Cheating ingrained in baseball long before alleged Cardinals hack
By Steve Ginsburg
WASHINGTON (Reuters) - Cheating in baseball has been a tradition since the days of Ty Cobb and Babe Ruth - generations before Major League Baseball confirmed that the St. Louis Cardinals are being investigated for possibly hacking in to the computers of the Houston Astros.
The practice has been romanticized because of the many uncomplicated - and often hilarious - ways to beat the system, whether by using a telescope from the center field stands to steal a catcher's signs or filling a bat with cork to hit the ball out of the stratosphere.
The late Joe Niekro had so many ways to scuff a ball illegally that the former pitcher used to go on late-night talk shows carrying a sander and wearing a tool belt to laugh about his antics.
When he would get caught hiding an emery board on the mound - rubbing it against a baseball makes it do crazy things - it was perceived by many as a comical cat-and-mouse game with umpires.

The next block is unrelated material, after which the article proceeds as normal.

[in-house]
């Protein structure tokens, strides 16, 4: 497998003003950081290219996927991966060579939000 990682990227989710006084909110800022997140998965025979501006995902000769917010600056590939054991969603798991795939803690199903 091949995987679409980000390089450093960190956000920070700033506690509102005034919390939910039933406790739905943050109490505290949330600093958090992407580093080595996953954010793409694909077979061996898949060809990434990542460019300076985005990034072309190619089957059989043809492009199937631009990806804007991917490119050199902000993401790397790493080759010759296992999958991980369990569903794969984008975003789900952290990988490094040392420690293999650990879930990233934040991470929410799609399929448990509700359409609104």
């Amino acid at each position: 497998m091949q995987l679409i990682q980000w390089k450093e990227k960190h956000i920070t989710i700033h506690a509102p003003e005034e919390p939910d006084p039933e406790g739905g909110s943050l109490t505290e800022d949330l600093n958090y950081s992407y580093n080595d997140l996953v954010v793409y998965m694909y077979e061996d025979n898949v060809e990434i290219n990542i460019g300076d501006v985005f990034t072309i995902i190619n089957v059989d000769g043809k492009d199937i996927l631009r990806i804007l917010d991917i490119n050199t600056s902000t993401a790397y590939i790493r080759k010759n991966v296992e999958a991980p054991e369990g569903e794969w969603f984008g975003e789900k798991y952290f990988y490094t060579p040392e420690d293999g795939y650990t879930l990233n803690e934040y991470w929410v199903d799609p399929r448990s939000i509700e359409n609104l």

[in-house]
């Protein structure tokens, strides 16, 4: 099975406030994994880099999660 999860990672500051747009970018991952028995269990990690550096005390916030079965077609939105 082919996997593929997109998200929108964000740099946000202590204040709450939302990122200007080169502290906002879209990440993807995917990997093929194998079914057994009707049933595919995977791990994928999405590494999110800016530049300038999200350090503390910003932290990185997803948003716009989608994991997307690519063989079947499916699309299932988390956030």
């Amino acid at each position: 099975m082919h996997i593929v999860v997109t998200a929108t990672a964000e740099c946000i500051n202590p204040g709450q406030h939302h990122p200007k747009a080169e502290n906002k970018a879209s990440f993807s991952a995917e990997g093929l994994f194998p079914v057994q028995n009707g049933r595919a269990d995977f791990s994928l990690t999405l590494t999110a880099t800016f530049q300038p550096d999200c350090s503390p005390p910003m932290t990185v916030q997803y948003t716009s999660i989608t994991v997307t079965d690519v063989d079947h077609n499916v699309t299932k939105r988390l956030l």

But cheating in the 21st century may have taken a more sophisticated turn on Tuesday when news broke that the FBI and the Justice Department were probing the Cardinals for possibly breaking in to the Astros' proprietary database network.
"This is old wine in new bottles," said MLB's official historian, John Thorn. "The new bottle is digital technology. But the old wine is the impulse to cheat or stretch the rules for personal or corporate advantage."
According to the New York Times, which broke the story, St. Louis personnel might have hacked in to the Astros' system to undermine the work of Houston General Manager Jeff Luhnow, who left the Cardinals to work for the Astros after the 2011 season.
Luhnow created the same type of computer system in Houston as he had in St. Louis, and authorities believe Cardinals workers may have gone trolling into the Astros' computers and found some of the same passwords to gain access. Continued...